by Julie Smith -- October 10, 2014
It’s October, so it must be conference season - the time when retailers of all stripes gather to discuss retail trends and best practices.
Last week saw two strong summits hosted by Shop.org and GeekWire. Here are some key takeaways from each – both insights and tradeshow goodies.
The conference hashtag (#shoporg14) will provide you with the play-by-play of the show (I also live tweeted it at @SmJulie).
Speakers at the conference included REI’s CEO and SVP of Digital; the author of “The Everything Store: Jeff Bezos and the Age of Amazon”, Brad Stone; Kynetic founder, Michael Rubin; Zulily’s Co-founder/CEO/President; Birchbox’s Co-founder/CEO; and many more.
Here are the top 5 key insights gathered from the #shoporg14 conference:
1. Stores help digital; digital helps stores. Stores have the potential to sell the brand which, in turn, boosts the online experience. Customer Mobile in store can help boost comp store sales and mobile is also a great way to engage store associates (REI). When someone becomes a @birchbox customer they double their beauty spend in just months across all channels, including in store which helps all retailers (BirchBox).
2. Customer needs are evolving. Customers are beginning to demand authenticity, sustainability, and uniqueness in addition to the expectations for convenience, price, and selection. When it comes to delivery consumers just want fast and free – but for many it is not about same day delivery - free trumps speed for most. (Brad Stone, Zulily)
3. Everyone hates Omnichannel…as a term. People love the idea of “one customer.” Also, the customer doesn’t need to know how the sausage gets made – keep the commission conversation out of sight. Enable sales associates to just serve the customer in whichever way works best for customers. (Lululemon).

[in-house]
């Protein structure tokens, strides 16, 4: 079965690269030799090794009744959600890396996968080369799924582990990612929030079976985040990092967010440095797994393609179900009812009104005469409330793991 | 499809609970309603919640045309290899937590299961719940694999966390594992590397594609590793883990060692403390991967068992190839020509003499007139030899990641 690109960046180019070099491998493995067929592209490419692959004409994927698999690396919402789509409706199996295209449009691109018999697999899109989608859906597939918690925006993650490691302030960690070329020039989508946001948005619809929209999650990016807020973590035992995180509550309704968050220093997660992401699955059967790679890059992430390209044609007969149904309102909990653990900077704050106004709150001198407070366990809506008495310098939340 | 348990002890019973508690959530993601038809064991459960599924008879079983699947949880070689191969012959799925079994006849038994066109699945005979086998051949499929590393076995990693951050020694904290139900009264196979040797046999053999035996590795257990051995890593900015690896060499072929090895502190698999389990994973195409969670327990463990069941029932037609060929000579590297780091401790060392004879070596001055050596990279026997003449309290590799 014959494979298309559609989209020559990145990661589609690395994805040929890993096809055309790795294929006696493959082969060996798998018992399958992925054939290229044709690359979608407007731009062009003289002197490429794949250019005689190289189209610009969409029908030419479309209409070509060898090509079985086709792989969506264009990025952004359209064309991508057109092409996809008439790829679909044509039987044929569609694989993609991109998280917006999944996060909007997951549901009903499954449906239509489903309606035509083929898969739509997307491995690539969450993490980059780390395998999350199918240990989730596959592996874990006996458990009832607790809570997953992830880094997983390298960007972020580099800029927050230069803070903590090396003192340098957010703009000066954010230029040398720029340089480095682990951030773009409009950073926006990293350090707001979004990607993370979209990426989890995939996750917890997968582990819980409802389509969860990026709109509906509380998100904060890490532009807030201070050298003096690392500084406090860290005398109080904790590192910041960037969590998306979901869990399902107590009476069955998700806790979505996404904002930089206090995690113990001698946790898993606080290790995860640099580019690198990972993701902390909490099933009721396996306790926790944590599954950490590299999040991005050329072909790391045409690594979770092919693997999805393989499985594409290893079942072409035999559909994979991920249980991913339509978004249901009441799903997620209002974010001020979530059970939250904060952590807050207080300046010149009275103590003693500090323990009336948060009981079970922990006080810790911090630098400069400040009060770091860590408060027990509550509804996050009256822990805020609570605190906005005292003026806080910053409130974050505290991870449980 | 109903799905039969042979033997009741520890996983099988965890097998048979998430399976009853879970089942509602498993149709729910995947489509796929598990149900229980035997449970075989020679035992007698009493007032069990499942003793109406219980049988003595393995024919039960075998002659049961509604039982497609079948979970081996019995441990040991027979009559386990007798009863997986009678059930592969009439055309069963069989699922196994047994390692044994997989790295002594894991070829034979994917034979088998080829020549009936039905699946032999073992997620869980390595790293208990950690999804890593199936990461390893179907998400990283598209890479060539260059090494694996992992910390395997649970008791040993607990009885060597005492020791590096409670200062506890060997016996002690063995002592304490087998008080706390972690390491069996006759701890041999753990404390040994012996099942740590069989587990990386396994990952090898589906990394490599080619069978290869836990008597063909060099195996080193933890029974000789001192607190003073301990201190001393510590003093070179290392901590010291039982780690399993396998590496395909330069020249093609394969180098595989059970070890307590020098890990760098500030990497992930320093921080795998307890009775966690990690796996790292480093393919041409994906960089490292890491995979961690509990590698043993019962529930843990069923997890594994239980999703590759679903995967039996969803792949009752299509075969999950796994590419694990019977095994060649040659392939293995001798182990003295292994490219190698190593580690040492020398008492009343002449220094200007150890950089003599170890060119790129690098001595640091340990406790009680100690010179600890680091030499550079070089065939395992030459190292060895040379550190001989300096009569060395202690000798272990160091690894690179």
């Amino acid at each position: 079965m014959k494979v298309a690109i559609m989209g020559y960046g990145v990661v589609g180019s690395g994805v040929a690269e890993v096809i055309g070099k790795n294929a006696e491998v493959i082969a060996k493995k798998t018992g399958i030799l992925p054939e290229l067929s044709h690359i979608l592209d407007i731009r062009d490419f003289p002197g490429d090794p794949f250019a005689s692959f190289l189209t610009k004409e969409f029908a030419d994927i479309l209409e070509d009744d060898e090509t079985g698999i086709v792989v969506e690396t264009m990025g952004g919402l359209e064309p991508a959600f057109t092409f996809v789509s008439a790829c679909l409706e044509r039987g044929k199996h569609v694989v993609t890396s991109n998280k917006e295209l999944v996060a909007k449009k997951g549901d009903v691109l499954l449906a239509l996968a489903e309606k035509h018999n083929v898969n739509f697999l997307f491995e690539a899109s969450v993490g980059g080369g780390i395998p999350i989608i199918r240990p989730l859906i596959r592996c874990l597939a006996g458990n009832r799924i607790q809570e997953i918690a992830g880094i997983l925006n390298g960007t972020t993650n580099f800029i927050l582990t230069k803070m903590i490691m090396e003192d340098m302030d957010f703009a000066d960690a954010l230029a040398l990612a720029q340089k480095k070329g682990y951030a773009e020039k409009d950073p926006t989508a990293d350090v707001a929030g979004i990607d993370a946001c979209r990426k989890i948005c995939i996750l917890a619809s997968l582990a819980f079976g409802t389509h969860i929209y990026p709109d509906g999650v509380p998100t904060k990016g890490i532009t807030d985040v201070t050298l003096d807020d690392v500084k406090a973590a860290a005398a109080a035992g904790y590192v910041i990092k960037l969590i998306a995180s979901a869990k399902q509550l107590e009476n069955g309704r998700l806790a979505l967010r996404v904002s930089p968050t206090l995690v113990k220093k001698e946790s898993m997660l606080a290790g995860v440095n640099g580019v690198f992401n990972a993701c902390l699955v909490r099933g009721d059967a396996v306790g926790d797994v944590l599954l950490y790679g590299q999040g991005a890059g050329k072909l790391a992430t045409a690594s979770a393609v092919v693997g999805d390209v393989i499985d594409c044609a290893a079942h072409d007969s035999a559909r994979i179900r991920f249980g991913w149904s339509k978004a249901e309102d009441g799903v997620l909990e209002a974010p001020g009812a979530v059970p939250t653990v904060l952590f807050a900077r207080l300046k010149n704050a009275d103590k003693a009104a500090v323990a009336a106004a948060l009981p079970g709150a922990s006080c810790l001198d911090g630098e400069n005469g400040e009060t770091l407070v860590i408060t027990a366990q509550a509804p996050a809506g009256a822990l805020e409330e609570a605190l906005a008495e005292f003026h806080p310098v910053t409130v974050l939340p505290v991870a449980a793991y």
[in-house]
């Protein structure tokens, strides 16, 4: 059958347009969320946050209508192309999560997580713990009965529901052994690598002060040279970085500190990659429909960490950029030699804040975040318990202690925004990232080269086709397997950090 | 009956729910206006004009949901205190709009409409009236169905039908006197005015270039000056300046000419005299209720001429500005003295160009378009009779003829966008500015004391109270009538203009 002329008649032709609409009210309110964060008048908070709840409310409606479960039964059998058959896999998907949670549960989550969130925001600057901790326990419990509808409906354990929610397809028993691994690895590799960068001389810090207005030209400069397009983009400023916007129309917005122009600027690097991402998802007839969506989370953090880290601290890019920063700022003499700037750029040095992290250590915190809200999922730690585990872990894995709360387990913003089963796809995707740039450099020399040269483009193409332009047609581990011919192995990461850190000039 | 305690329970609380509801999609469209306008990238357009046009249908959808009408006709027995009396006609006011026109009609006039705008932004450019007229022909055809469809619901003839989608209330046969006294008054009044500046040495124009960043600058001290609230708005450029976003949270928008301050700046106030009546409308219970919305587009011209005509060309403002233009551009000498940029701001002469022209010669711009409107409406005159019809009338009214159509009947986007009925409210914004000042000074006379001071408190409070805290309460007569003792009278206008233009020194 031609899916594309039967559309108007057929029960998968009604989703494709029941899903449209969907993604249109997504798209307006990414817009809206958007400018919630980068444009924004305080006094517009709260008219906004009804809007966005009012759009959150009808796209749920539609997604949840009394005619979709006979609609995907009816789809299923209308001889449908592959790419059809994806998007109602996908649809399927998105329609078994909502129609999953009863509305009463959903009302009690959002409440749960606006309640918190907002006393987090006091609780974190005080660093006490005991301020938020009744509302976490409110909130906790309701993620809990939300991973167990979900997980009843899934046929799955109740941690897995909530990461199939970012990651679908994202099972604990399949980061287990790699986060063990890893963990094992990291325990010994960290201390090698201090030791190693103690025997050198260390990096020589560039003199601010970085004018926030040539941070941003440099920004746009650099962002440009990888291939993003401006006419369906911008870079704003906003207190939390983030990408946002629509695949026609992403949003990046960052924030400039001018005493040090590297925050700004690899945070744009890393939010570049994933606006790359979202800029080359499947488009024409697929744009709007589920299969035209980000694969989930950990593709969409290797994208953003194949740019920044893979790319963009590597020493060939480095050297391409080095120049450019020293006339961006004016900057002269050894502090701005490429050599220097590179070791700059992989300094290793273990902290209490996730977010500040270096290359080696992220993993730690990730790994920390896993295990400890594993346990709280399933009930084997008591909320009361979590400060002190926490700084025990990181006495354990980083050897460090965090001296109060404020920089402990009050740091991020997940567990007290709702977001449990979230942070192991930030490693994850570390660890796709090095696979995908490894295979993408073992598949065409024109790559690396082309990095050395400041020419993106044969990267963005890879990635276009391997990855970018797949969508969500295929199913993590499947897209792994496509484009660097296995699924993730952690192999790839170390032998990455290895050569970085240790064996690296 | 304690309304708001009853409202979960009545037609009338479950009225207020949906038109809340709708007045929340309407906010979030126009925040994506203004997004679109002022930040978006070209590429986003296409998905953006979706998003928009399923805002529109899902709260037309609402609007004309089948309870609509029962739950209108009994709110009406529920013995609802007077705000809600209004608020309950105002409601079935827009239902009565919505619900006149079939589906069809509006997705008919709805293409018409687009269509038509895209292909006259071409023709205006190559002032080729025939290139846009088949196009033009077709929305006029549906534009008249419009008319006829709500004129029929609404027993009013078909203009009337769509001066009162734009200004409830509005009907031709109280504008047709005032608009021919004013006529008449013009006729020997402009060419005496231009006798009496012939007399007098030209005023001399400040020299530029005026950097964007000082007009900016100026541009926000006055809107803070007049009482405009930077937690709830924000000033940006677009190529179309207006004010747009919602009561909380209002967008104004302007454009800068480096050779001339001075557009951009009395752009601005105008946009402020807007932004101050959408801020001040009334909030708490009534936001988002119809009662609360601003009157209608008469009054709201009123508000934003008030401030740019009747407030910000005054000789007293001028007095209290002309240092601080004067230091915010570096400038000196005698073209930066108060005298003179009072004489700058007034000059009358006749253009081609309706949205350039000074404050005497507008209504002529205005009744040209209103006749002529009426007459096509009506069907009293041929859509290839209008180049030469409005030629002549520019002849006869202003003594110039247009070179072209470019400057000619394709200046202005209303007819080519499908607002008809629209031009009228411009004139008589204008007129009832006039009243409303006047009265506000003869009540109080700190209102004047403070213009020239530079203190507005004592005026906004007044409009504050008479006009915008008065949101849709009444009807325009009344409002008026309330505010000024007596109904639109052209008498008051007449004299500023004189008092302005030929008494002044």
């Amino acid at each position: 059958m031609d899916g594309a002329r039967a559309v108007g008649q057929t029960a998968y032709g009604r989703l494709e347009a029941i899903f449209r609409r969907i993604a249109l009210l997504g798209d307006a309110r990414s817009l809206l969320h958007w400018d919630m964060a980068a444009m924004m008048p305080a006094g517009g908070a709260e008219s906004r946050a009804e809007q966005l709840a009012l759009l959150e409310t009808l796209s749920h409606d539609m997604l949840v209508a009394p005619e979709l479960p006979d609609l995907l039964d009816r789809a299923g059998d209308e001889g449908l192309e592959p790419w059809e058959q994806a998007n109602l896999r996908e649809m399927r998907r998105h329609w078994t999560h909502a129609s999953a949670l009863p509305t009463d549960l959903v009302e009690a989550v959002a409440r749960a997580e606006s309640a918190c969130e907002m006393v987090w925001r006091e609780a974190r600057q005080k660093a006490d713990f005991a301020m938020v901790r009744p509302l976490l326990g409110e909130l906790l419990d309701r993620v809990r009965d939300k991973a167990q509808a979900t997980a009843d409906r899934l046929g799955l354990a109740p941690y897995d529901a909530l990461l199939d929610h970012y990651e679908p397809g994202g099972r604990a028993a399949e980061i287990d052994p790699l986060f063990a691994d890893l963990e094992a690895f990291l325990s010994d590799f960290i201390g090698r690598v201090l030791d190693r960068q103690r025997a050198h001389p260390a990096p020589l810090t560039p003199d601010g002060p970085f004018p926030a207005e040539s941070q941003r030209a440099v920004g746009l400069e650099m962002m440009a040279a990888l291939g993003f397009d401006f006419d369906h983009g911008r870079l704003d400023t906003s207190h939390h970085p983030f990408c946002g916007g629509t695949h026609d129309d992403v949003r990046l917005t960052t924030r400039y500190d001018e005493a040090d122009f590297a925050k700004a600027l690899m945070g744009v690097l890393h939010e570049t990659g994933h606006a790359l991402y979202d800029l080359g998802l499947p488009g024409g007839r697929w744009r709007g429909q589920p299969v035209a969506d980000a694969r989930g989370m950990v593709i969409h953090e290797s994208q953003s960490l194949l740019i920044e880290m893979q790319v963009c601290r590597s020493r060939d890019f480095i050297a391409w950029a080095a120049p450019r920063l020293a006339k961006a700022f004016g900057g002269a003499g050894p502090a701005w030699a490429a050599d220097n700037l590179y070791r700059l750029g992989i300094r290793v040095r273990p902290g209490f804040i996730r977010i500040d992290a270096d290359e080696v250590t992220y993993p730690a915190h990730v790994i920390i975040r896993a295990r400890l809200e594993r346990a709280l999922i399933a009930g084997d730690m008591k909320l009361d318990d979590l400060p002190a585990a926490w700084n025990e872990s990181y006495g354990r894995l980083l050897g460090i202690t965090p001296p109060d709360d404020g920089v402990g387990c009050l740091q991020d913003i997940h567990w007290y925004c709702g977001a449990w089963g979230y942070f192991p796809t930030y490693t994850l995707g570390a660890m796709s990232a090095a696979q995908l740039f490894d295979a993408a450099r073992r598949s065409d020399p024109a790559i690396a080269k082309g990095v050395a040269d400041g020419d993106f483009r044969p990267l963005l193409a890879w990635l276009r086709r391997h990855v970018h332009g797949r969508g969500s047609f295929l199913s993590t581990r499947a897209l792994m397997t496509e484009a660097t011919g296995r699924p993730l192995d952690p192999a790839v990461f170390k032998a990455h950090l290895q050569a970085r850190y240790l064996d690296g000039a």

4. Marketing has become "Customer Engagement". Marketing is no longer a one directional vehicle to inform consumers. Marketing becomes a conversation focused on providing real value to customers that includes content and site merchandising. (Pet360)
5. Data data everywhere and not a drop to drink. The biggest data problem isn't big data – it’s disparate little data. While “big data” can help you think holistically about your customers, if you can’t synthesize the “little” data you may overlook key marketing and operational efficacy questions.
It’s amazing the power-punch this conference packed into just one day, you can see some pretty amazing and outlandish comments on the hashtag #gwsummit (again, live tweeted @SmJulie). Lots of top talent in the speaker line up.
Speakers at this summit included US CIO Steven VanRoekel; Zulily Chairman and Blue Nile founder, Mark Vadon; Walmart President/CEO of Global Ecommerce, Neil Ashe; T-Mobile CEO John Legere; Redin CEO, Glenn Kelmen; MOZ CEO, Sarah Bird; Couchsuring CEO, Jennifer Billock; and many more.
Here are the top 5 things everyone who is Geek Chic was talking about:
1. Everyone has opinions on mobile. Everyone is excited about technology convergence overall…when will smartphones fly? Drones are all the rage in photography and communications. No one likes the Amazon Fire phone (EVERYONE!).
2. Team matters. Much talk about hiring and motivating the right team. Hire slow. Fire fast (CHEF). Diversity helps create success - women in engineering helped us build a better culture. (Redfin). Inspire the team around a mission…efficiency isn't a rallying cry. No free soda at the government, but the impact of work is profound – even when compared to Microsoft and the Gates Foundation. (United States CIO).
3. Mobile is pervasive; payments are big and getting bigger. Walt Mossberg asked, “When you are waiting in line at Starbucks, what are you holding in your hand?” Poll results: Wallet (0); Phone (everyone). From Walmart “We assume everyone has smartphones. They do already or we'll sell them one.”
4. Measurement matters to the sharing economy. It isn’t just about rainbows and new friends. Companies need to focus resources on platform and community. Key metrics are repeat business and fill (match) rates. (Rover, Couchsurfing, Uber)
5. Innovation creates opportunity. Think of innovation as portfolio strategy and take enough risks to subsidize each other (Moz). Bad ideas and experiences can yield great innovations - Uber discussed the “car full of kittens” idea (and how it turned it into a successful promotion) and T-Mobile talked about listening to IVR reactions in real time to learn what is broken.
Finally, a few bits of advice from the two conferences on paths to success:
“Step out. Take it to the extreme.” (John Legere).
“Don't be afraid to fail and surround yourself with great people.” (Michael Rubin).